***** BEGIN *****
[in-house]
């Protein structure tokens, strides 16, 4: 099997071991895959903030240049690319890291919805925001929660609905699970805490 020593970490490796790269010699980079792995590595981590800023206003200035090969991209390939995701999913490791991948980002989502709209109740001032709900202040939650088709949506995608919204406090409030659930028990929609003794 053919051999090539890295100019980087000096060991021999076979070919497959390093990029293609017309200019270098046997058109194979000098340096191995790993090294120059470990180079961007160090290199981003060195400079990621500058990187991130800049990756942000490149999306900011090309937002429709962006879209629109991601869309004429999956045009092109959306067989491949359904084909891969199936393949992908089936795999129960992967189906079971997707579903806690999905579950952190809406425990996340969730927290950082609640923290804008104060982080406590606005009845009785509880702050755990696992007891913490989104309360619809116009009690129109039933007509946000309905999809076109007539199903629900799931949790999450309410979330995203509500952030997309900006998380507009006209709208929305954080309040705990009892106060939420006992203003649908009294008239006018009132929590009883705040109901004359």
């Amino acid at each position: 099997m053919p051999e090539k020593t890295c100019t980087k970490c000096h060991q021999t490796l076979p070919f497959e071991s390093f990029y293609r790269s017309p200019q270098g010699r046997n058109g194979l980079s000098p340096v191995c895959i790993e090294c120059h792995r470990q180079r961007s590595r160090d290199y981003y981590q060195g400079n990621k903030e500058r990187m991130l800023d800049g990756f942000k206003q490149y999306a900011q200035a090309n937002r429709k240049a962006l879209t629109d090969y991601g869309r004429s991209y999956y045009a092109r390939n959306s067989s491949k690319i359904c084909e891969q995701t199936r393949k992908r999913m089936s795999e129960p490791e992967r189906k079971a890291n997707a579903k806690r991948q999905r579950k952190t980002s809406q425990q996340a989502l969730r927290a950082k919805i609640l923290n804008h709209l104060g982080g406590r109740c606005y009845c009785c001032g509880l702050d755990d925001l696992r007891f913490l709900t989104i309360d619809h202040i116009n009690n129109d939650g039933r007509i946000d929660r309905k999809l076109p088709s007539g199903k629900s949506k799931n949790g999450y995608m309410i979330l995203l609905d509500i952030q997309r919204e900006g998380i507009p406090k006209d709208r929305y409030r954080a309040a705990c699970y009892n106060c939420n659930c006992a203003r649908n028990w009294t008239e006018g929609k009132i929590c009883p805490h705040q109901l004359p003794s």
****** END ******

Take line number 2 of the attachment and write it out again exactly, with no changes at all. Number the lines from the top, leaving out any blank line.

């Protein structure tokens, strides 16, 4: 099997071991895959903030240049690319890291919805925001929660609905699970805490 020593970490490796790269010699980079792995590595981590800023206003200035090969991209390939995701999913490791991948980002989502709209109740001032709900202040939650088709949506995608919204406090409030659930028990929609003794 053919051999090539890295100019980087000096060991021999076979070919497959390093990029293609017309200019270098046997058109194979000098340096191995790993090294120059470990180079961007160090290199981003060195400079990621500058990187991130800049990756942000490149999306900011090309937002429709962006879209629109991601869309004429999956045009092109959306067989491949359904084909891969199936393949992908089936795999129960992967189906079971997707579903806690999905579950952190809406425990996340969730927290950082609640923290804008104060982080406590606005009845009785509880702050755990696992007891913490989104309360619809116009009690129109039933007509946000309905999809076109007539199903629900799931949790999450309410979330995203509500952030997309900006998380507009006209709208929305954080309040705990009892106060939420006992203003649908009294008239006018009132929590009883705040109901004359």